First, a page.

Stomach acid may facilitate iron absorption. H-2 blocker drugs reduce stomach acid and are associated with decreased dietary iron absorption.100 People with ulcers may also be iron deficient due to blood loss and benefit from iron supplementation. Iron levels in the blood can be checked with lab tests.

  • Sodium Bicarbonate

    In a study of nine healthy people, sodium bicarbonate administered with 10 mg of iron led to lower iron levels compared to iron administered alone.101 This interaction may be avoided by taking sodium bicarbonate-containing products two hours before or after iron-containing supplements.

    The interaction is supported by preliminary, weak, fragmentary, and/or contradictory scientific evidence.
  • Stanozolol

    Stanozolol was associated with iron depletion in a group of 16 people.102 The results suggest that people taking this drug on a regular basis have their iron status monitored by the prescribing doctor. There is insufficient information to recommend routine iron supplementation during stanozolol treatment.

    The interaction is supported by preliminary, weak, fragmentary, and/or contradictory scientific evidence.

Reduce Side Effects

  • Amlodipine-Benazepril

    In a double-blind study of patients who had developed a cough attributed to an ACE inhibitor, supplementation with iron (in the form of 256 mg of ferrous sulfate per day) for four weeks reduced the severity of the cough by a statistically significant 45%, compared with a nonsignificant 8% improvement in the placebo group.71

  • Benazepril

    In a double-blind study of patients who had developed a cough attributed to an ACE inhibitor, supplementation with iron (in the form of 256 mg of ferrous sulfate per day) for four weeks reduced the severity of the cough by a statistically significant 45%, compared with a nonsignificant 8% improvement in the placebo group.72

  • Enalapril

    In a double-blind study of patients who had developed a cough attributed to an ACE inhibitor, supplementation with iron (in the form of 256 mg of ferrous sulfate per day) for four weeks reduced the severity of the cough by a statistically significant 45%, compared with a nonsignificant 8% improvement in the placebo group.76

  • Fosinopril

    In a double-blind study of patients who had developed a cough attributed to an ACE inhibitor, supplementation with iron (in the form of 256 mg of ferrous sulfate per day) for four weeks reduced the severity of the cough by a statistically significant 45%, compared with a nonsignificant 8% improvement in the placebo group.80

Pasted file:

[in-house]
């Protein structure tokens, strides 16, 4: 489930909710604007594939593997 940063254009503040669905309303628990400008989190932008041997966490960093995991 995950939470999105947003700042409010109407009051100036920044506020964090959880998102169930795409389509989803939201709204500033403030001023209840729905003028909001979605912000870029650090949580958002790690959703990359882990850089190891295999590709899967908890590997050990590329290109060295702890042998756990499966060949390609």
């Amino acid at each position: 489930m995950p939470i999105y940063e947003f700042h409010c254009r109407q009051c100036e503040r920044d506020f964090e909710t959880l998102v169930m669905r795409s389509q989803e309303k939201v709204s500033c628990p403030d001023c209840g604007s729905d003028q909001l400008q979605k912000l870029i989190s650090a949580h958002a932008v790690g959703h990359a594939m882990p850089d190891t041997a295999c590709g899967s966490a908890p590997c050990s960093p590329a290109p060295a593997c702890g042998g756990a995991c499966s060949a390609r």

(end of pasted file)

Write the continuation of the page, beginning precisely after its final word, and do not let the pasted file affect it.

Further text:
• Lisinopril

    In a double-blind study of patients who had developed a cough attributed to an ACE inhibitor, supplementation with iron (in the form of 256 mg of ferrous sulfate per day) for four weeks reduced the severity of the cough by a statistically significant 45%, compared with a nonsignificant 8% improvement in the placebo group.85

  • Moexipril

    In a double-blind study of patients who had developed a cough attributed to an ACE inhibitor, supplementation with iron (in the form of 256 mg of ferrous sulfate per day) for four weeks reduced the severity of the cough by a statistically significant 45%, compared with a nonsignificant 8% improvement in the placebo group.87

  • Perindopril

    In a double-blind study of patients who had developed a cough attributed to an ACE inhibitor, supplementation with iron (in the form of 256 mg of ferrous sulfate per day) for four weeks reduced the severity of the cough by a statistically significant 45%, compared with a nonsignificant 8% improvement in the placebo group.97

  • Quinapril

    In a double-blind study of patients who had developed a cough attributed to an ACE inhibitor, supplementation with iron (in the form of 256 mg of ferrous sulfate per day) for four weeks reduced the severity of the cough by a statistically significant 45%, compared with a nonsignificant 8% improvement in the placebo group.98

  • Ramipril

    In a double-blind study of patients who had developed a cough attributed to an ACE inhibitor, supplementation with iron (in the form of 256 mg of ferrous sulfate per day) for four weeks reduced the severity of the cough by a statistically significant 45%, compared with a nonsignificant 8% improvement in the placebo group.99

  • Trandolapril

    In a double-blind study of patients who had developed a cough attributed to an ACE inhibitor, supplementation with iron (in the form of 256 mg of ferrous sulfate per day) for four weeks reduced the severity of the cough by a statistically significant 45%, compared with a nonsignificant 8% improvement in the placebo group.103

Support Medicine

  • none

Reduces Effectiveness